Before the last two answers were given out, well-known quizmaster and household name for his association with the Bournvita contest Derek O’Brien recalled the history of quizzing in Kolkata, for that matter in the country, going back to 1967. That was when the first open quiz was held by his father Neil O’Brien at the Church of Christ the King premises at Park Circus, forming a tradition that spread and a legacy that followed. “The DI Open was first held in 1970, organized by my father. Two years later, Francis Groser assembled the first Calcutta Summer Invitation Quiz at the Grail Club. Errol Cowper was a member of one of the leading teams and a keen enthusiast, leaving a mark on the quizzing circuit.”
A welcome development coincided with the 50th edition of the DI Open quiz. Enthused by the significant response from schools, Derek announced: “The school team scoring the highest points will get a scholarship of Rs 10,000, that is, Rs 2,500 for each of the four members in the team.” The prize seemed to fill a void in the school-level contesting arena, where sports and cultural events usually get preference.
Though no school team could enter the next level, two topped the preliminary stage with 13 points each. The QMs held a tiebreaker by eliminating the team that made a mistake first in the order of questions. Modern High School A pipped La Martiniere for Boys A on that count. “We were thrilled, though we should have scored better,” said Radhika Mitra, captain of her 4-member team. “Taking part in an open quiz was an amazing experience. We were fortunate to win the scholarship,” she said.
A total of 60 questions were asked to the six teams over 10 rounds in the final stage. One of them was: The number from which another number is being subtracted is known as the what? (Answer: minuend). Then, who was the first to translate the Bhagavat Gita into English and publish it in 1785? (Answer: Sir Charles Wilkins). On November 12, 2017, the CM of West Bengal unveiled a blue plaque at 21, High Street, Wimbledon. Whose London residence was this, during 1891? (Answer: Sister Nivedita). What is Onychophagia? (Answer: commonly referred to as nail biting, it is a chronic condition that is repetitive and compulsive in nature.) Another interesting query was: Why did US distributor Midway change the game’s original name to Pac-Man? (Answer: The original name was Puck Man. They were worried that the word Puck could easily be modified by mischievous vandals into something “ruder”).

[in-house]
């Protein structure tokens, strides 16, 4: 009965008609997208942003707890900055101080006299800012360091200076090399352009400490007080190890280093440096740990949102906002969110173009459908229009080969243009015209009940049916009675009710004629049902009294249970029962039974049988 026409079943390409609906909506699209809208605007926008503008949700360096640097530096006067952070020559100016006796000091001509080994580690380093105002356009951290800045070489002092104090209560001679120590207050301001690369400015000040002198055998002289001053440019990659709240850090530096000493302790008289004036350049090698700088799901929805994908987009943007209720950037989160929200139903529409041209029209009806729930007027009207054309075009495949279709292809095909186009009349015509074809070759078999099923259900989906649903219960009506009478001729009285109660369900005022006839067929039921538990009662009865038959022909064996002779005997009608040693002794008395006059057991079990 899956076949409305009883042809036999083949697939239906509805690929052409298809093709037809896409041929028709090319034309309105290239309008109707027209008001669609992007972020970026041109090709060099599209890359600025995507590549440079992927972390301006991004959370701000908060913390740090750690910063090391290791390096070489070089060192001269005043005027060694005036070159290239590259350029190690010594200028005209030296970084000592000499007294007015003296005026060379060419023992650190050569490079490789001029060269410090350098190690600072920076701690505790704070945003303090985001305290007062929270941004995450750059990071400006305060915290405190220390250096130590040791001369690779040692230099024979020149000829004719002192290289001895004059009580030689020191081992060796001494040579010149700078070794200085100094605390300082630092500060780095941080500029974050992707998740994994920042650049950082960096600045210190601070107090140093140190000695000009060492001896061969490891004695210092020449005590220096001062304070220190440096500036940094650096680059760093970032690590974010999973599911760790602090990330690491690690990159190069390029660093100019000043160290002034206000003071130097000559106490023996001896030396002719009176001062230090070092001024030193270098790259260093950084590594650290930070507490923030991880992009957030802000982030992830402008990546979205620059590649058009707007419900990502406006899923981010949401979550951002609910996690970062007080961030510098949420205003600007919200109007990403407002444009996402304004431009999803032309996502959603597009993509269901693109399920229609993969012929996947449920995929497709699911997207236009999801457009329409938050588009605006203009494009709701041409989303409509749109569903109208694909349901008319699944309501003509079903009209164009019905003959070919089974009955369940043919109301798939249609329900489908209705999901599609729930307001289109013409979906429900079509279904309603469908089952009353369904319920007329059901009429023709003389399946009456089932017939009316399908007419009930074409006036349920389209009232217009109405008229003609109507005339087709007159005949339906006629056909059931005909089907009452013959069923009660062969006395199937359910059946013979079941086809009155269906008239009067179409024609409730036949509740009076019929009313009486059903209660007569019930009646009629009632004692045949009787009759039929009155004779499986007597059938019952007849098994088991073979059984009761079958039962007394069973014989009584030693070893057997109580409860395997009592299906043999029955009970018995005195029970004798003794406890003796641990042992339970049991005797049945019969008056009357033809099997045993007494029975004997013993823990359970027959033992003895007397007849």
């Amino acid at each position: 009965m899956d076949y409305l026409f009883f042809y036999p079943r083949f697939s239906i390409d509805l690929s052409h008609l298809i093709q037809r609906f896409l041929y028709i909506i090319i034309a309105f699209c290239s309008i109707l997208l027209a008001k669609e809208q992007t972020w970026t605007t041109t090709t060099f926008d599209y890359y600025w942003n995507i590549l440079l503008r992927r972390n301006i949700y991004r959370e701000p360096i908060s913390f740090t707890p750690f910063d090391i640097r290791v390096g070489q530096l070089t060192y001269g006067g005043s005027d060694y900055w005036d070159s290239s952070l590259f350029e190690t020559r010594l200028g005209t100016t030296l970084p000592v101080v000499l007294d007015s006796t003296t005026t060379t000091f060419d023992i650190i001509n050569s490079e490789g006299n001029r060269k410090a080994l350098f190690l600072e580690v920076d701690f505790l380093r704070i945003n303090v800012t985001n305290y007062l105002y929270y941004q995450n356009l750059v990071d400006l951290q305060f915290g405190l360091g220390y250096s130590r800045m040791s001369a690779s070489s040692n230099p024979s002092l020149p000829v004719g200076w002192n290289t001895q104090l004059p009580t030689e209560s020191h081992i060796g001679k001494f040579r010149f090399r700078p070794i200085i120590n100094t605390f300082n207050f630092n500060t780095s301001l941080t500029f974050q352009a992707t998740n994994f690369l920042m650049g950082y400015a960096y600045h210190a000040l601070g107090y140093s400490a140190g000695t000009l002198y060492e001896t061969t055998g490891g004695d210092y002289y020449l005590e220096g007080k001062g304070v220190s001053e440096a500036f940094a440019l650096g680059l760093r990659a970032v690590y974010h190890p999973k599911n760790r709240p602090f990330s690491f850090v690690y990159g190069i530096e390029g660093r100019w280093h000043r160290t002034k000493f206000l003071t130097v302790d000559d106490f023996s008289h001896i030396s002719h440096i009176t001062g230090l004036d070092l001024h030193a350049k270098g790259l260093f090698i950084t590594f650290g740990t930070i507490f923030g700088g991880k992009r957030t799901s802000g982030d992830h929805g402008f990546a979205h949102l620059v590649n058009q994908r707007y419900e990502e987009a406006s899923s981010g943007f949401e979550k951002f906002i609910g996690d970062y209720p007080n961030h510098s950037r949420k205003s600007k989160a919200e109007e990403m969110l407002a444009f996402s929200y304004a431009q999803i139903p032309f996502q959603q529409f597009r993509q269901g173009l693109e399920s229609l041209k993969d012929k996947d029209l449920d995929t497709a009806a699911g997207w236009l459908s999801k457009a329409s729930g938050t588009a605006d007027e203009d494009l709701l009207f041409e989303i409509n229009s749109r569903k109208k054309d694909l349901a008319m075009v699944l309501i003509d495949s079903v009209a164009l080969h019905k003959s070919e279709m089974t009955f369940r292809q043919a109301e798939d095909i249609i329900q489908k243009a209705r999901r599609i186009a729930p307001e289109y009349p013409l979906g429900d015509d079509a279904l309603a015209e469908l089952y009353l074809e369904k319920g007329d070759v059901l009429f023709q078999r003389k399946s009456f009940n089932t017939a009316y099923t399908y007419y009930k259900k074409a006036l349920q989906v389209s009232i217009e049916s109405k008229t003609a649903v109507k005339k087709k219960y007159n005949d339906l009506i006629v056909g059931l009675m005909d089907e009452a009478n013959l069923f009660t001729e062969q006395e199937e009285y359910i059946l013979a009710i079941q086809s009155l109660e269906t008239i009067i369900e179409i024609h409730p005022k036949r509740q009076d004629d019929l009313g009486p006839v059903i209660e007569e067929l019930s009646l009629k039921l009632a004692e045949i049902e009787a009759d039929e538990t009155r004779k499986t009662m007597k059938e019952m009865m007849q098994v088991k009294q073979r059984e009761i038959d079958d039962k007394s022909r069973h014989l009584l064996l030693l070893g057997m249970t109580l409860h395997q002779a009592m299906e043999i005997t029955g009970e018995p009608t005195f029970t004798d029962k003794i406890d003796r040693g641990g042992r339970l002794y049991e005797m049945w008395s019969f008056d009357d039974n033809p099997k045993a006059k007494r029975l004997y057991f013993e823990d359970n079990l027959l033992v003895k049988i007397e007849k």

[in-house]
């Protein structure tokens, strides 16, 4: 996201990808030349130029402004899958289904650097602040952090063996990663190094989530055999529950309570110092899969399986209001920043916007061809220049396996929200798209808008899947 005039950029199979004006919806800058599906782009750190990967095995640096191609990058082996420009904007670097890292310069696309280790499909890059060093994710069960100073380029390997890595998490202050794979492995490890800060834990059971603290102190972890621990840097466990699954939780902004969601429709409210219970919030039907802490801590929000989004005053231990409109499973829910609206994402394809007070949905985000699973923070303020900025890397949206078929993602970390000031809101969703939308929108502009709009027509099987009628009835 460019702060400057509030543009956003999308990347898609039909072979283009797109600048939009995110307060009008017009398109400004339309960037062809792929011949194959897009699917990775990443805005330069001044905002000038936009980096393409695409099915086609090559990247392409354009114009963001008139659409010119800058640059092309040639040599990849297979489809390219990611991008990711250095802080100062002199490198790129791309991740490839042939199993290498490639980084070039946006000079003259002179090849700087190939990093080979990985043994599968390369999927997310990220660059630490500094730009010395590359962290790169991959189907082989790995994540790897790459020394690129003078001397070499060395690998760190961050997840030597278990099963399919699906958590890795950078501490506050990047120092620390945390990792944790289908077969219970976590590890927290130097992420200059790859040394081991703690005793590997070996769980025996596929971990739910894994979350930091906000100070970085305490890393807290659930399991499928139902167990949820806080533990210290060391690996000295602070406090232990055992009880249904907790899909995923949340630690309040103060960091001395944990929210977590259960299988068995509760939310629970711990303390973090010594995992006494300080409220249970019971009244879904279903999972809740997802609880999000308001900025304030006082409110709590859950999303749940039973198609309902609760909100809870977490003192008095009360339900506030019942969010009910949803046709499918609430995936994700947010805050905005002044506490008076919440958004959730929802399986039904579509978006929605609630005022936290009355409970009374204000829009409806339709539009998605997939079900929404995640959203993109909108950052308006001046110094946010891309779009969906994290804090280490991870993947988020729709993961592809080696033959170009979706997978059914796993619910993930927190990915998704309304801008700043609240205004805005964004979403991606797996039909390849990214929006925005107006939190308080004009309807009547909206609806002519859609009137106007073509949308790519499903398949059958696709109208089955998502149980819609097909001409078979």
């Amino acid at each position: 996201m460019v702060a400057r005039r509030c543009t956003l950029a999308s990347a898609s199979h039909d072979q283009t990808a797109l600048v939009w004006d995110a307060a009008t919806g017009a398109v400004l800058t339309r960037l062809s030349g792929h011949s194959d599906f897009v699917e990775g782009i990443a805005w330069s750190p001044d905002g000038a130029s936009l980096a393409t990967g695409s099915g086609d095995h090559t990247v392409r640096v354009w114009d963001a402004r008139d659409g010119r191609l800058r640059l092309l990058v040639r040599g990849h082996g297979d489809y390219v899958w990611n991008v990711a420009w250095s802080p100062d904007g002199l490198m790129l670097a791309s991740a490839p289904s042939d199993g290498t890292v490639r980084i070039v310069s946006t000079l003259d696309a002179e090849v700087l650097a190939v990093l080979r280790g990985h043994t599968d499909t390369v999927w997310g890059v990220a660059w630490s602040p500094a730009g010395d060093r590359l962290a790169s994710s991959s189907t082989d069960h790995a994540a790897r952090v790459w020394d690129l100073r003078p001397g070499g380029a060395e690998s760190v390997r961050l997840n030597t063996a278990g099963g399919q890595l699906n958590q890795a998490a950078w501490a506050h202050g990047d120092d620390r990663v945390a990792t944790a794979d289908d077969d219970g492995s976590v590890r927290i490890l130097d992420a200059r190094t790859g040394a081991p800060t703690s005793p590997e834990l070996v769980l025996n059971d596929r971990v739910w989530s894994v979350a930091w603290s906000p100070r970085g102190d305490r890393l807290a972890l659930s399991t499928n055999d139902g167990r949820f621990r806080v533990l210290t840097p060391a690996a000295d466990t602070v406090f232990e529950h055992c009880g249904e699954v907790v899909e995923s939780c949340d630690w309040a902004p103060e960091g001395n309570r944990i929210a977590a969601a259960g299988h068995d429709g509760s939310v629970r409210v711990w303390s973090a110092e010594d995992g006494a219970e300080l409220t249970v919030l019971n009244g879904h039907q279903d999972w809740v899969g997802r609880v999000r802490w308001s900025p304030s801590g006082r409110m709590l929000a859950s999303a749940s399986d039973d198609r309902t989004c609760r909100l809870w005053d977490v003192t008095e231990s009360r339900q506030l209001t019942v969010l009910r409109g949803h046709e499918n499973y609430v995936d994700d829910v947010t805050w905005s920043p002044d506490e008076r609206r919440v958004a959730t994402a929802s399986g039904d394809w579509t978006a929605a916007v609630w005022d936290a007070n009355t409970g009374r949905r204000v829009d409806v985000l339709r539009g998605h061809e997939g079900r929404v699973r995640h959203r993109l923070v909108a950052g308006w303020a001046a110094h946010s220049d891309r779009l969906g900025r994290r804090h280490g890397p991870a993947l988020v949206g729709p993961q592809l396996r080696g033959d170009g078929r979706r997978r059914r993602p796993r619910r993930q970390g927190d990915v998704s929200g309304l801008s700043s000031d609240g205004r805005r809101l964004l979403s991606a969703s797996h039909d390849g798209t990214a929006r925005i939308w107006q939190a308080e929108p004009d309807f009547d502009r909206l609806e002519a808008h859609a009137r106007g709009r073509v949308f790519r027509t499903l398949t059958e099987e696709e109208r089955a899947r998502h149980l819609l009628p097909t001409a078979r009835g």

Till a little after halfway, the competition was neck and neck between The Nexus, Inmaniacs and Blind Date. But The Nexus surged and finally won the trophy with 125 points, ahead of Inmaniacs by 15. “It’s good to be back with the winning side,” said a happy Samanway Banerjee, leader of the Nexus, who has been quizzing since he was in Class 3. “I was a member of the team that won the DI Open in 2019,” he said. Covid intervened and the quiz was not held for three years. “It was an interesting and well-organised quiz. I especially laud the schoolchildren for coming forward and taking part in an open quiz.” Abhijit Banerjee, a member of the runner-up Inmaniacs team, also agreed that it had been a “nice, balanced quiz, though some of the questions in the prelims were a bit tough”.
It truly was a pleasant evening, competitive as it was enjoyable, both for the participants as well as the audience. The knowledge gained would hold in good stead in future quizzing, felt several students.